McKearney, “The Ability to Judge”

McKearney, Patrick. (2019) “The Ability to Judge: Critique and Surprise in Theology, Anthropology, and L’Arche.” Ethnos.DOI: 10.1080/00141844.2019.1640261.

Abstract: What role does judgment play in certain kinds of critical anthropology and theology, and in attempts to bring the two disciplines together? I turn to L’Arche, a network of Christian communities in which people with ‘intellectual disabilities’ share life with the cognitively able that scholars commend as a critical alternative to our obsession with judging ability as the marker of moral worth. I describe how this evaluative stance on L’Arche failed me in trying to make sense of my own fieldwork on a L’Arche community where care-givers emphasised the abilities of those they supported all the time. By relating the surprising role that a work of theology played in helping me understand the relationship between agency and judgment in this context, I argue that critique offers an unhelpful point of intersection between anthropology and theology. I propose, instead, that we explore the role of surprise in analysis and dialogue.

Iozzio, “Liturgical Anthropology of a Soulful Sister”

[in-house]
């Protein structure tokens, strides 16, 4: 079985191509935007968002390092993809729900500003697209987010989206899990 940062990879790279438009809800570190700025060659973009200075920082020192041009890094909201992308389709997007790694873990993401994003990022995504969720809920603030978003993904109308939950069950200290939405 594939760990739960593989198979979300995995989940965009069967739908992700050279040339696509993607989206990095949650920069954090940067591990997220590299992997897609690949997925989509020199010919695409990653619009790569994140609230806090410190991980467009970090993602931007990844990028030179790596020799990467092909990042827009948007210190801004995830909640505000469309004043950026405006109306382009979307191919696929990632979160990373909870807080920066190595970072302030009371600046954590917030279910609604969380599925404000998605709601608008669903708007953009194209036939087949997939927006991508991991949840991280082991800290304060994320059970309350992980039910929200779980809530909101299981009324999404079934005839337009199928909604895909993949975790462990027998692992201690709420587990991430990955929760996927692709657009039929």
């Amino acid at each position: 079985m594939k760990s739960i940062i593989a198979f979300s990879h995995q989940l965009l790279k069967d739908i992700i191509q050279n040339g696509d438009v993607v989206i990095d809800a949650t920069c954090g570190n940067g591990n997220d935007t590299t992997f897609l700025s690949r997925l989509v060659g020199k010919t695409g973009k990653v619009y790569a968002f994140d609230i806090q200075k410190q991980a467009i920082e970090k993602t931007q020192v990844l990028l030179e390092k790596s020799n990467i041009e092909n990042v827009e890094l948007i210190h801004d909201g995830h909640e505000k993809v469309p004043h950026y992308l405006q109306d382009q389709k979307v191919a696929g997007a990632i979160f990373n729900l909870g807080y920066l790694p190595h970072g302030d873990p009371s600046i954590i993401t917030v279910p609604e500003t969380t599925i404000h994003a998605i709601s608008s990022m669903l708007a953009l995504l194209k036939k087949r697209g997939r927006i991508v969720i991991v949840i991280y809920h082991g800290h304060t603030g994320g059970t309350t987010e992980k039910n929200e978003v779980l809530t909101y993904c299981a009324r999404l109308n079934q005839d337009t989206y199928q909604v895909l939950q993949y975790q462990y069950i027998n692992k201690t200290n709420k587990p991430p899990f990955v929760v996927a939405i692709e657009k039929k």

Iozzio, M. J.  2013.  Liturgical Anthropology of a Soulful Sister: Thea Bowman, FSPA.  Journal of Religion, Disability & Health 17(3): 317-326.

Abstract: This article considers the potential contribution to theology and disability studies of the life work of Sister Thea Bowman, an African American Franciscan Sister of Perpetual Adoration, a Faulkner scholar, an educator par excellence, and a woman of spirit, song, and dance. I propose that Bowman offers a liturgical key to accepting difference and overcoming divisions. I explore two works in particular, her introduction to the first African American Catholic Hymnal and her address to the United States Conference of Catholic Bishops, to see the change that liturgy can make in Catholic faith communities.

Yong, “Disability in the Christian Tradition”

Yong, Amos.  2013.  Disability in the Christian Tradition: Overview and Historiographic Reflection.  Journal of Religion, Disability & Health 17(3): 236-243.

Abstract: This article summarizes and overviews Brian Brock and John Swinton’s Disability in the Christian Tradition: A Reader (2012), and reflects on its contribution from a historiographic perspective. In particular, this discussion explores how the lens of disability invites new approaches to the history of the Christian tradition that opens up fresh perspectives on narrating Christian history, recounting the history of Christian thought, and reconsidering the theological legacies of major thinkers.